Bipolar disorder often runs in families, and research suggests that this is mainly explained by heredity: People with certain genes are more likely to develop bipolar disorder than other people. There are many genes involved, and no gene can cause the disorder. But genes aren't the only factor. Bipolar disorder is widely believed to result from chemical imbalances in the brain.
Scientists believe bipolar disorder is the result of a complicated relationship between genetic and environmental factors. Research suggests that a person is born with a vulnerability to bipolar disorder, which means they are more likely to develop the disorder. However, this is not the only factor in determining if a person will get sick. Environmental factors, such as stressful life events, also seem to play a role in that they can cause the onset of the disease or trigger a relapse of symptoms.
Nobody knows exactly what causes bipolar disorder. Research suggests that a combination of factors could increase the chances of developing it. This includes physical, environmental and social conditions. Some experts believe that experiencing a lot of emotional distress in childhood can lead to the development of bipolar disorder.
This could be because childhood trauma and distress can have a big effect on their ability to control their emotions. But this does not strictly mean that there is a “bipolar gene”. Family ties are likely to be much more complex. Depression in Patients With Bipolar Disorder (BE) Presents Significant Clinical Challenges.
As a predominant psychopathology, even in treated EB, depression is associated not only with excess morbidity, but also with mortality from concurrent general medical disorders and a high risk of suicide. In EB, the risks of medical disorders, such as diabetes or metabolic syndrome and cardiovascular disorders, and the associated mortality rates are several times higher than those of the general population or with other psychiatric disorders. The SMR for suicide with EB reaches 20 times higher than the rates of the general population and exceeds rates with other major psychiatric disorders. In EB, suicide is strongly associated with mixed (agitated-dysphoric) and depressive phases, depressed time and hospitalization.
Lithium May Reduce Suicide Risk in EB; Clozapine and Ketamine Require More Testing. The treatment of bipolar depression is much less researched than unipolar depression, particularly for long-term prophylaxis. The short-term efficacy of antidepressants for bipolar depression remains controversial and they are at risk of clinically worsening, especially in mixed states and with rapid cycles. Evidence for the effectiveness of lithium and anticonvulsants for bipolar depression is very limited; lamotrigine has long-term benefits, but valproate and carbamazepine are not adequately tested and carry high teratogenic risks.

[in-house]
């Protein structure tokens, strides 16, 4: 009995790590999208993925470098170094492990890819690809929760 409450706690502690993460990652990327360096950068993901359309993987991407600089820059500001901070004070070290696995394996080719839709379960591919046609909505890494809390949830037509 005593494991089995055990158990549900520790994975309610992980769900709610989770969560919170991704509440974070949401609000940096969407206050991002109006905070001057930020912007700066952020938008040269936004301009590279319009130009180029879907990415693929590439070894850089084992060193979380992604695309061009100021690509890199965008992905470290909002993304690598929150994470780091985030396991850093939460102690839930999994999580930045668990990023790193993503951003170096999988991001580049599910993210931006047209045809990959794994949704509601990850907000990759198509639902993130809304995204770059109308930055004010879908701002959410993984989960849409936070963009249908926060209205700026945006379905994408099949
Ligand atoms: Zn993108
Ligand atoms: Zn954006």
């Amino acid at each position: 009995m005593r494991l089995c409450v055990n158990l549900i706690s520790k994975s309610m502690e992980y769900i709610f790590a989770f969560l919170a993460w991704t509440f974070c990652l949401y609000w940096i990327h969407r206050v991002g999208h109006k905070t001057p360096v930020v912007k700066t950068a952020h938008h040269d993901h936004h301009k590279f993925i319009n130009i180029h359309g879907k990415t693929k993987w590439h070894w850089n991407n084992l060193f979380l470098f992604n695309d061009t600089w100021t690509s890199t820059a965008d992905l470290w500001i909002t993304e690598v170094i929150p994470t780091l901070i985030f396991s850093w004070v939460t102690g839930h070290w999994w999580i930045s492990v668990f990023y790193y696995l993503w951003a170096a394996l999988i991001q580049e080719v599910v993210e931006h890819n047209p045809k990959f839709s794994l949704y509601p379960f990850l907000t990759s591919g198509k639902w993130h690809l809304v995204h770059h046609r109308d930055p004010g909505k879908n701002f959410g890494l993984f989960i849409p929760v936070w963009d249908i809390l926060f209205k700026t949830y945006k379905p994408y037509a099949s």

Evidence is emerging of the short-term efficacy of several modern antipsychotics (such as cariprazine, lurasidone, olanzapine-fluoxetine and quetiapine) for bipolar depression, even with mixed characteristics, although they are at risk of adverse metabolic and neurological effects. Treatments for BD considered for possible suicide prevention include antidepressants, anticonvulsants and lithium, antipsychotics, ECT, and psychosocial interventions (Table. In addition, future excess depression in EB can be anticipated through initial episodes of anxiety or mixed states, as well as depression (Baldessarini et al. While bipolar disorder affects people assigned as female at birth (AFAB) and those assigned as male at birth (AMAB) in equal numbers, the condition tends to affect them differently.
MDD, and leaves bipolar depression as a major challenge for psychiatric therapy (Goodwin et al. To determine what type of bipolar disorder a person has, mental health professionals evaluate the person's symptom pattern and degree of disability during their most severe episodes. Double-Blind Placebo-Controlled Study (EMBOLDEN I) of Quietapine and Lithium Monotherapy in Adults in the Acute Phase of Bipolar Depression. In particular, there is ongoing controversy over the value and risks of antidepressant drugs in bipolar depression (Pacchiarotti et al.
Case-control analysis of the impact of pharmacotherapy on prospectively observed suicide attempts and completed suicides in bipolar disorder. That's why it's essential to seek medical attention and stay committed to treatment for bipolar disorder. The defining sign of bipolar I disorder is a manic episode that lasts at least a week, while people with bipolar II disorder or cyclothymia experience hypomanic episodes. Perhaps 80% of patients with IS experience some loss of work, and between 30 and 40% experience prolonged unemployment during adult working years, much of that disability associated with depression (Zimmerman et al.
It seems prudent that antidepressants, especially tricyclic and some SNRIs, are used with great caution for bipolar depression, especially in patients with BD-I, and may be avoided altogether with a history of mood swings during antidepressant treatment, mixed symptoms occur (Tondo et al. People with certain types of bipolar disorder, such as bipolar II disorder, experience hypomania, which is a less severe form of mania. . .